At least one-third of all police shootings involve victims who have a mental health crisis or are disabled by substance use.
Thus, in the first week of 2023, there is no evidence of psychosis or other problems affecting the behavior of two men shot dead by police officers in Los Angeles and three men who died after being repeatedly swooned by police officers. It is not surprising that there was
Not surprising and unacceptable. The Los Angeles Police Department should be prepared for this type of encounter with training, tactics, and procedures to reduce the likelihood of harm to anyone, including suspects, officers, and bystanders. But cops still put so many people in danger.
That is most poignantly evident in the police killing of Takar Smith on January 2. Body cam video released unusually early by Chief Michelle Moore due to concerns about all three incidents. It shows the final moments of the police encounter and gives hints about the danger at the scene where Smith first brandished a chair and then a butcher knife.
But what annoyed Moore—and all of us—wasn’t necessarily the police actions on the scene, but rather the fact that officers had given advance notice that Smith was in the middle of a mental health crisis. His wife said so when she went to Rampart Station to report that he had violated a restraining order and would not leave the house. Said. They shouldn’t have entered the house without a mental health worker.
Mental health is increasingly part of the police reform debate after police shootings that drew the attention of people who did not respond the way officers expected them to because of mental illness, addiction, autism, physical and intellectual disabilities, and more. It has become.
In Los Angeles, attention to mental health has increased in Los Angeles following the 2014 shooting of a mentally disturbed black man, Ezell Ford, who was shot dead by police after being arrested for questioning. 1948.
And now we have a SMART team (System-Wide Mental Assessment Response Team) in place, which includes staff from the county’s Department of Mental Health, working alongside police officers.
At a press conference on Wednesday, Moore revealed that three SMART teams were available at the time officers confronted Smith. But no one was called.
Police and police critics rightly argue that we invest too little in mental health and public health, leaving the police to handle issues that should be left to clinicians and peer counselors.
Too few SMART teams. There are also too few county mental health he workers available between 10pm and 6am, perhaps the hours when they are most needed.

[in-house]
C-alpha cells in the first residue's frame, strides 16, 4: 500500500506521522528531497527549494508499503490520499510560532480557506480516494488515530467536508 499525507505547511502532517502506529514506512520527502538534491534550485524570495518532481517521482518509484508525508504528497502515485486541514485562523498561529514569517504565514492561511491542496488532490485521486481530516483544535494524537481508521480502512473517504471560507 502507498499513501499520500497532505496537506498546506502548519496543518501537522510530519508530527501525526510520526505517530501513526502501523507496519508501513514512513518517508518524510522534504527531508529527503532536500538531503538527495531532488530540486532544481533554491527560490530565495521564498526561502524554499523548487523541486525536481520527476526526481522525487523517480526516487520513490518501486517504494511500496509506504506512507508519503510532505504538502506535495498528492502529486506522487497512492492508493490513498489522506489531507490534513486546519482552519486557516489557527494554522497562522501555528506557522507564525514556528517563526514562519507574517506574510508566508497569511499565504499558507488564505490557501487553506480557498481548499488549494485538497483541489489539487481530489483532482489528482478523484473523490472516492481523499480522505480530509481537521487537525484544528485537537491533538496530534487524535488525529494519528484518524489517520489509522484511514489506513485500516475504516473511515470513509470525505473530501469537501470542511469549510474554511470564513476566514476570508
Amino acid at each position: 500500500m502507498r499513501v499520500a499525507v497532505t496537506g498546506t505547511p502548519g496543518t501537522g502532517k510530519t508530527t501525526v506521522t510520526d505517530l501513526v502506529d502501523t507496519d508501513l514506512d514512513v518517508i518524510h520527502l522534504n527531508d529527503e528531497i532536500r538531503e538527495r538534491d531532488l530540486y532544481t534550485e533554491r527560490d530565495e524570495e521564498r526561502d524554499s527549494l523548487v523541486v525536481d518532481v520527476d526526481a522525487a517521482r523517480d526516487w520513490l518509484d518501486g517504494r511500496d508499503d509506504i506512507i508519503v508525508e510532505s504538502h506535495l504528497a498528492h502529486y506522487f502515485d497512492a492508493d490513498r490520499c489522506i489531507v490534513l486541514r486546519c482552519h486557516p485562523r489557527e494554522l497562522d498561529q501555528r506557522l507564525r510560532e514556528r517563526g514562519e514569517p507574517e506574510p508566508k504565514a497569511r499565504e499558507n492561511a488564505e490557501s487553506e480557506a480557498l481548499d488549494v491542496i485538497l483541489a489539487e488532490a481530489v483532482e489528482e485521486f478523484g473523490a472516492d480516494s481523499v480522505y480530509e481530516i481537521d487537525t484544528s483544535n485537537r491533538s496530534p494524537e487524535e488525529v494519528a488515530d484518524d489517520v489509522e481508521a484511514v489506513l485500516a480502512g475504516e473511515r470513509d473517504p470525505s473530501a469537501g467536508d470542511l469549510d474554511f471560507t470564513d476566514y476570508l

But we have them. Not using them in this case, and perhaps in others, adds weight behind the crisis response movement, which does not involve the police at all. was part of the driving force behind the If built as envisioned, the line will complement telephone counseling and treatment by unarmed clinicians and crisis center mobile units as an alternative. to hospital or to prison. California’s Miles Hall Lifeline Act was inspired by and named after a man shot dead by Walnut Creek police who responded to his family’s call for help. There are too many similar cases of police killing or maiming family members in response to family calls to protect loved ones.
Still, even mental health crises often require the police. For example, Smith allegedly violated a restraining order. Keenan Darnell-Anderson, who died in hospital after being tased unconscious by Los Angeles Police Department officers on Jan. 3, was allegedly involved in a car accident and strayed into traffic on foot. Oscar Sanchez, who was shot dead by police on Saturday, allegedly threw a metal object and threatened police with a knife and a metal stick. In either case, it is difficult to understand how unarmed mental health workers alone can protect subjects, bystanders, and themselves. It cannot simply be outsourced. But at least they can call his SMART team.
But the problem of crisis response is only the end of a long chain of failures. Had Los Angeles and the rest of the world had the robust behavioral health systems that complex societies like ours require, incidents like this might have been avoided in the first place. A network of community clinics that treat patients with disabilities, clinicians and counselors available for emergencies, adequate funding and medical insurance that adequately covers mental health care. Smith, Anderson, Sanchez.
Until we get them, the responsibility lies with the police and the needless deaths may continue.